Changing China

Giant on the move

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Chicks love vegetarians

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Want to be sexy? Then don’t eat meat, says Taiwanese star Barbie Hsu.

 

“Vegetarians make chicks happy” is a new People for the Ethical Treatment of Animals (PETA) campaign fronted by Hsu, better known in the Chinese speaking world as “Big S”.

PETA hope the actress, who shot to fame in the hit Taiwanese soap opera “Meteor Garden”, will appeal to younger Chinese.

 

The beauty and the beast will appear in magazines and on websites in China, Taiwan and Hong Kong over the next few weeks.

Video credit: Wang Shubing

Photo credit: Jason Lee

Blog credit: Lena Baudach

What, this old junk?

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Discarded computer parts

Before the triangular symbol taught us to recycle, reduce and reuse, recycling in Taiwan worked this way:

Early morning or late at night, a man riding a tricycle trailed a small wagon and his long shadow through an alley piled with waste under a lone street light. He collected the brown glass Taiwan Beer bottles, from a wedding banquet, possibly, and placed them into his wagon. Sometimes he hollered “Empty wine bottles for sale?”

Why we like garlic

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And China’s best performing asset in 2009 is….. garlic

It beats gold, stocks and even property with prices up as much as 40 -fold.

Is it because of swine flu or rising production costs or market speculators ?

Beijingers give their reasons for the humble garlic bulb’s rise to success.

Video credit: Christina Hu

Photo credit: David Gray
 

Smoking out the flu

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Suffering from a bout of winter flu? Chinese traditional medicine has its own answers – you can rebalance your bodies’ meridian with moxibustion, the smoky twin to acupuncture, or bleed the bad toxins away with wet cupping.

The practice of burning moxa, the herb mugwort, above or on the skin can treat many ills, according to moxibustion therapist Fan Changwei.

The Price of Coal

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What drives a miner to work in one of China’s notoriously dangerous pits, where 3,000 people were killed in 2008 alone?

“We all know mining is dangerous, but what can we do?” Li Liangcang, a farmer form eastern China, asked me in his tiny rented miner’s house in the country’s frozen north. “I’m not young any more – 37 or 38 – and it’s too late to learn a skill. It’s not a question of choice. you have a family that depends on you. If you don’t do this job, what else can you do?”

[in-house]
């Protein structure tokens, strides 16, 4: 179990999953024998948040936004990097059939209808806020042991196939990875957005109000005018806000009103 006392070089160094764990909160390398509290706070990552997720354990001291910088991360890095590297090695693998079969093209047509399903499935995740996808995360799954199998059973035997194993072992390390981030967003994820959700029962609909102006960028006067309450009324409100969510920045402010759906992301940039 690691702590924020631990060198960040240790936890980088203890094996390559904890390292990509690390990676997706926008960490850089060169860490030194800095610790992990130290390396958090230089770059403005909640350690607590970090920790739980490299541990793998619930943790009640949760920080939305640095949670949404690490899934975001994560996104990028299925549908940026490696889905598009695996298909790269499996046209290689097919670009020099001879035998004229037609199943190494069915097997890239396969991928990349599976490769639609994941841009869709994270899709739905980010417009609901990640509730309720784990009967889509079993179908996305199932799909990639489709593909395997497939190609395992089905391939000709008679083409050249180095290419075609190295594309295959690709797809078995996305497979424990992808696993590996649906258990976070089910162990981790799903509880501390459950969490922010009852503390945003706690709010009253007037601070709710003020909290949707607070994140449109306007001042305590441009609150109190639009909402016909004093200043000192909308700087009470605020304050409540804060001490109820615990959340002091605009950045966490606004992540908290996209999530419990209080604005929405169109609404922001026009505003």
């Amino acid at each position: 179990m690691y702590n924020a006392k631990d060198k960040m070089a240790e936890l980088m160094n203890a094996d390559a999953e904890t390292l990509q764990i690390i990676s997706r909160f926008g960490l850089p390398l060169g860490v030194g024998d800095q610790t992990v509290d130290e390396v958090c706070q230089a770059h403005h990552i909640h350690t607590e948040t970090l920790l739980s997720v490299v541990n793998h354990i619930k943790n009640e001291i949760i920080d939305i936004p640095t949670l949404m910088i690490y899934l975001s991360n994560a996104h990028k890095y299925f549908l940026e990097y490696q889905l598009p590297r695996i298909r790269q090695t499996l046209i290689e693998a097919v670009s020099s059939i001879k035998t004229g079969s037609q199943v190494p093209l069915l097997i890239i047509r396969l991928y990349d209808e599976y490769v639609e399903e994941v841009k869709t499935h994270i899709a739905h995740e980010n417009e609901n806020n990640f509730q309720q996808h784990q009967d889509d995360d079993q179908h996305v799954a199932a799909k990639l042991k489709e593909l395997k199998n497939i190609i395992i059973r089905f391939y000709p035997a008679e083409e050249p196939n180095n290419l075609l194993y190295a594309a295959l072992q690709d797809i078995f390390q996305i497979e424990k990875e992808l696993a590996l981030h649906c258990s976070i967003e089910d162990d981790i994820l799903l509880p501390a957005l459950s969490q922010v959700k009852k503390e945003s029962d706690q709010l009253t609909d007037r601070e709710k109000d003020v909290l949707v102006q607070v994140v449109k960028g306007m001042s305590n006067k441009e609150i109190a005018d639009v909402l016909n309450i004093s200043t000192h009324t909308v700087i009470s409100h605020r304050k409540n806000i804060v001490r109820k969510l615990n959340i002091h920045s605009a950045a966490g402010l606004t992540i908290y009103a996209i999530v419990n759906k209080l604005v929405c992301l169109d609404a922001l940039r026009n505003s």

Chinese coal to Copenhagen

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Chinese coal mines are never far from domestic headlines and are increasingly gaining international attention as Copenhagen’s climate change talks approach.

The talks will focus on setting emissions cuts to fight global warming and China, the world’s largest polluter, is heavily reliant on fossil fuel.

A living, working relic leaves locals unenthusiastic

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Deep in mountainous Sichuan province, locals are relying on one of the world’s last passenger steam trains as their only form of transport.

This living relic has never been updated since 1959, when it was rolled out to transport coal from a local mine. It runs along narrow gauge tracks roughly half the width of modern train tracks.

The right to play?

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Fierce competition for jobs and university places, and great expectations from parents, are pushing China ’s only children to their limits.
Two-three year olds learn English, and experimental classes aim to put “little geniuses” in university seven years ahead of their peers.
Are the children in this video losing their “right to play”, as stated by UN in the Convention of the Rights of the Child?

Convention on the Rights of the Child, Article 31:

1. States Parties recognize the right of the child to rest and leisure, to engage in play and recreational activities appropriate to the age of the child and to participate freely in cultural life and the arts.

Panda Diplomacy: China’s goodwill pandas ready for Australia mission

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See Panda Diplomacy report on reuters.com

A tough time for trade and diplomatic ties between China and Australia, but the loan of this cuddly couple may repair the rift.
Wang Wang and Fu Ni, from China’s southwest Sichuan province, will be sent to the Adelaide zoo by yearend in a 10-year loan for research purposes.
Relations have been tense between China and Australia after Chinese state-owned metals firm Chinalco failed in a $19.5 billion bid for a stake in Rio Tinto, and separately four Rio employees were arrested on suspicion of corporate espionage. A decision by Australia’s government in July to grant a visa for exiled Uighur activist Rebiya Kadeer further soured ties. But panda diplomacy may be answer.

Video Credit: Guan Yongning

Obama at the Great Wall

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Aides say U.S. President Barack Obama really enjoys sightseeing breaks during the hectic schedules of his foreign trips, since they let him clear his head.

The blustery wind on the Great Wall on Wednesday may have helped as well, as Obama broke away from tour guides and walked alone for a few minutes to Badaling’s third watchtower.

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